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Rembrandt Self-Portrait from Kenwood House, London, on View in the United States for the First Time in New Exhibition at Metropolitan Museum
April 3–May 20, 2012

Exhibition Location: European Paintings, second floor

Kenwood House, the London museum that holds the art collection known as the Iveagh Bequest, is closed for renovations until fall 2013. By special arrangement, Rembrandt’s Portrait of the Artist (ca. 1665), which has never before traveled outside Europe, is on loan to The Metropolitan Museum of Art through May 20, 2012. This great canvas now hangs next to the Metropolitan Museum’s own Self-Portrait by Rembrandt of 1660, providing a rare opportunity to compare the two works which, although close in date, are utterly different in scale, format, and expression. Both were painted during a period of economic difficulties for the artist. The loan is also an occasion for the Museum to bring together in one gallery the late Rembrandts from the collection, including Aristotle with a Bust of Homer (1653), Hendricke Stoffels (mid-1650s), The Standard Bearer (1654), and Woman with a Pink (ca. 1660-64).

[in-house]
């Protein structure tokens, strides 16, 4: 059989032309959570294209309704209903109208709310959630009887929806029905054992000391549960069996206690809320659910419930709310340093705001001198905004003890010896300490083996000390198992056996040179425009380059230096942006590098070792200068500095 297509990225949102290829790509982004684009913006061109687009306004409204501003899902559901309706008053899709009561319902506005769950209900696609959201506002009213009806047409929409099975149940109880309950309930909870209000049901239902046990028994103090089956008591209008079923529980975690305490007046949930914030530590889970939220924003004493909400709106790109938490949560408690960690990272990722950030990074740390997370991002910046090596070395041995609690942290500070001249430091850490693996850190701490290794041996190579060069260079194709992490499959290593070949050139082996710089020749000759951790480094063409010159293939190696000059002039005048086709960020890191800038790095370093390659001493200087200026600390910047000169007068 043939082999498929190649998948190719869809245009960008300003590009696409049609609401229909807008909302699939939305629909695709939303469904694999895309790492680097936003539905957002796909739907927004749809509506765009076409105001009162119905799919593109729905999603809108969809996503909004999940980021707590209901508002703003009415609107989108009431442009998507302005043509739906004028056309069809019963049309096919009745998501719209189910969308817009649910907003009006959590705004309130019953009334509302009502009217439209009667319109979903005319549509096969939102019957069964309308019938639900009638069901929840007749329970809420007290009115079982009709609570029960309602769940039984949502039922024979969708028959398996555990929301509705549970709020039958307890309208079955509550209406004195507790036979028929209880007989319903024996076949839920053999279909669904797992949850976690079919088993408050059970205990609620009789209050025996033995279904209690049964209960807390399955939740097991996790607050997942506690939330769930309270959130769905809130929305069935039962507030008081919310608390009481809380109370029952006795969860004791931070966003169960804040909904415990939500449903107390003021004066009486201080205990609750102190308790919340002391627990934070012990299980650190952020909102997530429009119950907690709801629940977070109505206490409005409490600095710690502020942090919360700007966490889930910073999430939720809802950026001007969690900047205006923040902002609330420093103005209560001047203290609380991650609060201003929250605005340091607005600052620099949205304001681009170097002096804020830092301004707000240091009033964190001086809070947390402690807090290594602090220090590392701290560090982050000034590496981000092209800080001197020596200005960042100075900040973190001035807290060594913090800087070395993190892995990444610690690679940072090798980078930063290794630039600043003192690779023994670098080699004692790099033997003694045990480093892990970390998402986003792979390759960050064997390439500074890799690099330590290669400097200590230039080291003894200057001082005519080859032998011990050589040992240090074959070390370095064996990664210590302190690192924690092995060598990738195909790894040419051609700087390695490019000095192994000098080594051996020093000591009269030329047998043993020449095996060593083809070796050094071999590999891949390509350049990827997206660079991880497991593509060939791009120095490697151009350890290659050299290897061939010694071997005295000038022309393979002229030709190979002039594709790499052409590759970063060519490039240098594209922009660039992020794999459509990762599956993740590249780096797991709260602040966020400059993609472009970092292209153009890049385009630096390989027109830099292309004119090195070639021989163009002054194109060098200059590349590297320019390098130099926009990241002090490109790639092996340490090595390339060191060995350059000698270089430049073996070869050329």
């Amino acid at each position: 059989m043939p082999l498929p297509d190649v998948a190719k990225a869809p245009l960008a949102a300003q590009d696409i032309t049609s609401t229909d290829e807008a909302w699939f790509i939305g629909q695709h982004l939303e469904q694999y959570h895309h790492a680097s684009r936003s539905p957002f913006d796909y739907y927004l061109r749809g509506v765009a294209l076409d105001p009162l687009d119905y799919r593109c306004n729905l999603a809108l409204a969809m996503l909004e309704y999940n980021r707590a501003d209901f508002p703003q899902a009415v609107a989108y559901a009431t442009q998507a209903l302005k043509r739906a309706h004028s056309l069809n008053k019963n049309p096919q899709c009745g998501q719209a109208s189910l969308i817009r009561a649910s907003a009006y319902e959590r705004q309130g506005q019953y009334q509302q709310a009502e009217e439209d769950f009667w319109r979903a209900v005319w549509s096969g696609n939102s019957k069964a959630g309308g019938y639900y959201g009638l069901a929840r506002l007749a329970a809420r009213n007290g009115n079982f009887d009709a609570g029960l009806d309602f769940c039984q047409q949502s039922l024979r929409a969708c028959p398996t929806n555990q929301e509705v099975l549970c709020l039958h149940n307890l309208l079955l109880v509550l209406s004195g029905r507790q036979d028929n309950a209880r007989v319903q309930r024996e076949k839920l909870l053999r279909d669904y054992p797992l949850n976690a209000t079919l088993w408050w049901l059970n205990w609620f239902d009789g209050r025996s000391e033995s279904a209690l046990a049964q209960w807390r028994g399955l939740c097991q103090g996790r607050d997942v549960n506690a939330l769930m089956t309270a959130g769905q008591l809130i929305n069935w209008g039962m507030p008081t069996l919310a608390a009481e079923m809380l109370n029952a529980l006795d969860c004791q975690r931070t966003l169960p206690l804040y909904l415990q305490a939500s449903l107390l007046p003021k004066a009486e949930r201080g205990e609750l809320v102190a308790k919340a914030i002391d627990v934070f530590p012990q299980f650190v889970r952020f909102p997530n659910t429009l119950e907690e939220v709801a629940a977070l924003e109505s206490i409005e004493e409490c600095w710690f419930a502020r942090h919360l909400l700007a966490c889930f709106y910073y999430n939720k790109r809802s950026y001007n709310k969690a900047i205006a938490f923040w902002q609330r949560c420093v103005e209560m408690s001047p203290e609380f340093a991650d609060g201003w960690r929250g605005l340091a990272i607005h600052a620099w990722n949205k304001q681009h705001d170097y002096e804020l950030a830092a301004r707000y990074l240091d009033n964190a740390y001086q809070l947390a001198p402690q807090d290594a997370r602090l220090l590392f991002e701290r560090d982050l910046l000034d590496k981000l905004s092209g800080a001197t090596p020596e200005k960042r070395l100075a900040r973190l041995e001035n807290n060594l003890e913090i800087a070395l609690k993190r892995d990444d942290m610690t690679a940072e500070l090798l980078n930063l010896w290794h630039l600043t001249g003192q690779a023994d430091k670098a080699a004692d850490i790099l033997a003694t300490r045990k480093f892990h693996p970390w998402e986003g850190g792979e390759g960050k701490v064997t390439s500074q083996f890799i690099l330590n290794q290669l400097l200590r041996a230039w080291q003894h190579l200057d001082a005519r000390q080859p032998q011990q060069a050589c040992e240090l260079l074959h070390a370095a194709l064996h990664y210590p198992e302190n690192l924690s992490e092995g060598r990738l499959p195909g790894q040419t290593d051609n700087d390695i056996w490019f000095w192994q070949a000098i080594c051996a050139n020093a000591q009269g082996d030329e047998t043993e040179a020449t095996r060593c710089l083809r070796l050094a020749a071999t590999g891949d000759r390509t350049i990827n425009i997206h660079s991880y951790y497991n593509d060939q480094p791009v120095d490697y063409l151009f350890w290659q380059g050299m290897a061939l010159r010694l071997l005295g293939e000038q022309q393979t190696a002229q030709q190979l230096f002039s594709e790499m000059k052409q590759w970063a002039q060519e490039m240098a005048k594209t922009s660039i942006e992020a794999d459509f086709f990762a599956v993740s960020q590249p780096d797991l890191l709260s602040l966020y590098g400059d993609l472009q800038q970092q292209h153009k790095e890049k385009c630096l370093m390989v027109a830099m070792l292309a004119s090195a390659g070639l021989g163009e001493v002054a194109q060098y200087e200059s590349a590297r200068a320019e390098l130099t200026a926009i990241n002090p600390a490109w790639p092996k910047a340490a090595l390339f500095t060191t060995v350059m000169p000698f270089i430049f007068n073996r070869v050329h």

Throughout his career Rembrandt painted, etched, and drew himself in various guises and for different purposes. Two of his earliest self-portraits, both of 1629, are currently on view at the Metropolitan Museum in the exhibition Rembrandt and Degas: Portrait of the Artist as a Young Man. Like his early self-portrait prints, the early painted self-portraits were studies of expression and naturalistic effects, intended more as works of art than as records of an individual.

As a celebrated artist in Amsterdam during the 1630s and early 1640s, Rembrandt painted self-portraits that were not only collectors’ items but also public statements about his artistic stature, inventiveness, and emulation of great masters of the past such as Dürer, Raphael, and Titian. In contrast, the late self-portraits (ca. 1650–69) seem more straightforward and show the aging artist in everyday attire, with a beret or a linen studio cap. Dating from about 1665, Rembrandt’s Portrait of the Artist is justly renowned as one of the most haunting masterpieces by the artist. Grand in size, it is exceptional in showing the artist in work clothes holding his painter’s palette, brushes, and maulstick before two circles inscribed on the wall behind him.

Rembrandt at Work: The Great Self-Portrait from Kenwood House is organized by Walter Liedtke, Curator in the Metropolitan Museum’s Department of European Paintings.

After Rembrandt at Work closes at the Metropolitan Museum on May 20, Rembrandt’s Portrait of the Artist will be featured, along with other works of art, in a traveling exhibition entitled Rembrandt, Van Dyck, Gainsborough: The Treasures of Kenwood House, London, which is being organized by the American Federation of Arts and English Heritage. It will be on view at the Museum of Fine Arts, Houston, beginning June 3, 2012, and will then travel to the Milwaukee Art Museum, the Seattle Art Museum, and the Arkansas Arts Center.

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April 2, 2012

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